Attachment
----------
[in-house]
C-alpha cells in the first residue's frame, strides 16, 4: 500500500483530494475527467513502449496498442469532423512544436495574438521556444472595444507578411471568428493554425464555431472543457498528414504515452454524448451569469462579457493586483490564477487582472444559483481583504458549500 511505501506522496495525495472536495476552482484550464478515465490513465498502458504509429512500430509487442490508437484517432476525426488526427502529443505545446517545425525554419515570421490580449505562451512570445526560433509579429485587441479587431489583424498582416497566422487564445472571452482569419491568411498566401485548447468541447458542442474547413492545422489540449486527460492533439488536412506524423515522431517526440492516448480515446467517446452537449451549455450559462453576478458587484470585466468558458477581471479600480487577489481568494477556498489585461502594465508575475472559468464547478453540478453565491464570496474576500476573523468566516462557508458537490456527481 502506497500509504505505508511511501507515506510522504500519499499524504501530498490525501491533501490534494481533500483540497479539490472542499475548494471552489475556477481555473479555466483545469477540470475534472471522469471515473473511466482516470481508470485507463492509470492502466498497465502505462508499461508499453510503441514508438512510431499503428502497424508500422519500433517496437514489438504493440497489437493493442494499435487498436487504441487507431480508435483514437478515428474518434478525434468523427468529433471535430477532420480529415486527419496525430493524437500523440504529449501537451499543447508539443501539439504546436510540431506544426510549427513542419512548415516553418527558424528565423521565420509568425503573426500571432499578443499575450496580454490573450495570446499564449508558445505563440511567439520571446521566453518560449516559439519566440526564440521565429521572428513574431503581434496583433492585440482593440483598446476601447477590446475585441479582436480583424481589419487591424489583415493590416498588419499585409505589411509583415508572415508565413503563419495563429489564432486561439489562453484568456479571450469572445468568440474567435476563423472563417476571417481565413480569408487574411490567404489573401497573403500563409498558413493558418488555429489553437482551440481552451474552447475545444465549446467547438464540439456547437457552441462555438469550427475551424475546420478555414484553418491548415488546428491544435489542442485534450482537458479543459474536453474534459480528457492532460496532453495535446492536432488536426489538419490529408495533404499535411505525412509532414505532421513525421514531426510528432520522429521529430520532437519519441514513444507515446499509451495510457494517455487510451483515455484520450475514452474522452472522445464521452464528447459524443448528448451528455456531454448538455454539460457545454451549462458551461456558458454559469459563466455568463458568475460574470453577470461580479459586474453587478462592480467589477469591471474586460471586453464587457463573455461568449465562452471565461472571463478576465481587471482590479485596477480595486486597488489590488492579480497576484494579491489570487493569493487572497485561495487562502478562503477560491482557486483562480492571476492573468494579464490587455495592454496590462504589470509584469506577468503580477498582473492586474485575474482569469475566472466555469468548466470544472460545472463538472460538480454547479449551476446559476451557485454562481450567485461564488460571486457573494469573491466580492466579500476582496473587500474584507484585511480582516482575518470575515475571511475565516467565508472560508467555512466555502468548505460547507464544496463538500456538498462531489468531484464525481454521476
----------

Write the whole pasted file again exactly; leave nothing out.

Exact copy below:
[in-house]
C-alpha cells in the first residue's frame, strides 16, 4: 500500500483530494475527467513502449496498442469532423512544436495574438521556444472595444507578411471568428493554425464555431472543457498528414504515452454524448451569469462579457493586483490564477487582472444559483481583504458549500 511505501506522496495525495472536495476552482484550464478515465490513465498502458504509429512500430509487442490508437484517432476525426488526427502529443505545446517545425525554419515570421490580449505562451512570445526560433509579429485587441479587431489583424498582416497566422487564445472571452482569419491568411498566401485548447468541447458542442474547413492545422489540449486527460492533439488536412506524423515522431517526440492516448480515446467517446452537449451549455450559462453576478458587484470585466468558458477581471479600480487577489481568494477556498489585461502594465508575475472559468464547478453540478453565491464570496474576500476573523468566516462557508458537490456527481 502506497500509504505505508511511501507515506510522504500519499499524504501530498490525501491533501490534494481533500483540497479539490472542499475548494471552489475556477481555473479555466483545469477540470475534472471522469471515473473511466482516470481508470485507463492509470492502466498497465502505462508499461508499453510503441514508438512510431499503428502497424508500422519500433517496437514489438504493440497489437493493442494499435487498436487504441487507431480508435483514437478515428474518434478525434468523427468529433471535430477532420480529415486527419496525430493524437500523440504529449501537451499543447508539443501539439504546436510540431506544426510549427513542419512548415516553418527558424528565423521565420509568425503573426500571432499578443499575450496580454490573450495570446499564449508558445505563440511567439520571446521566453518560449516559439519566440526564440521565429521572428513574431503581434496583433492585440482593440483598446476601447477590446475585441479582436480583424481589419487591424489583415493590416498588419499585409505589411509583415508572415508565413503563419495563429489564432486561439489562453484568456479571450469572445468568440474567435476563423472563417476571417481565413480569408487574411490567404489573401497573403500563409498558413493558418488555429489553437482551440481552451474552447475545444465549446467547438464540439456547437457552441462555438469550427475551424475546420478555414484553418491548415488546428491544435489542442485534450482537458479543459474536453474534459480528457492532460496532453495535446492536432488536426489538419490529408495533404499535411505525412509532414505532421513525421514531426510528432520522429521529430520532437519519441514513444507515446499509451495510457494517455487510451483515455484520450475514452474522452472522445464521452464528447459524443448528448451528455456531454448538455454539460457545454451549462458551461456558458454559469459563466455568463458568475460574470453577470461580479459586474453587478462592480467589477469591471474586460471586453464587457463573455461568449465562452471565461472571463478576465481587471482590479485596477480595486486597488489590488492579480497576484494579491489570487493569493487572497485561495487562502478562503477560491482557486483562480492571476492573468494579464490587455495592454496590462504589470509584469506577468503580477498582473492586474485575474482569469475566472466555469468548466470544472460545472463538472460538480454547479449551476446559476451557485454562481450567485461564488460571486457573494469573491466580492466579500476582496473587500474584507484585511480582516482575518470575515475571511475565516467565508472560508467555512466555502468548505460547507464544496463538500456538498462531489468531484464525481454521476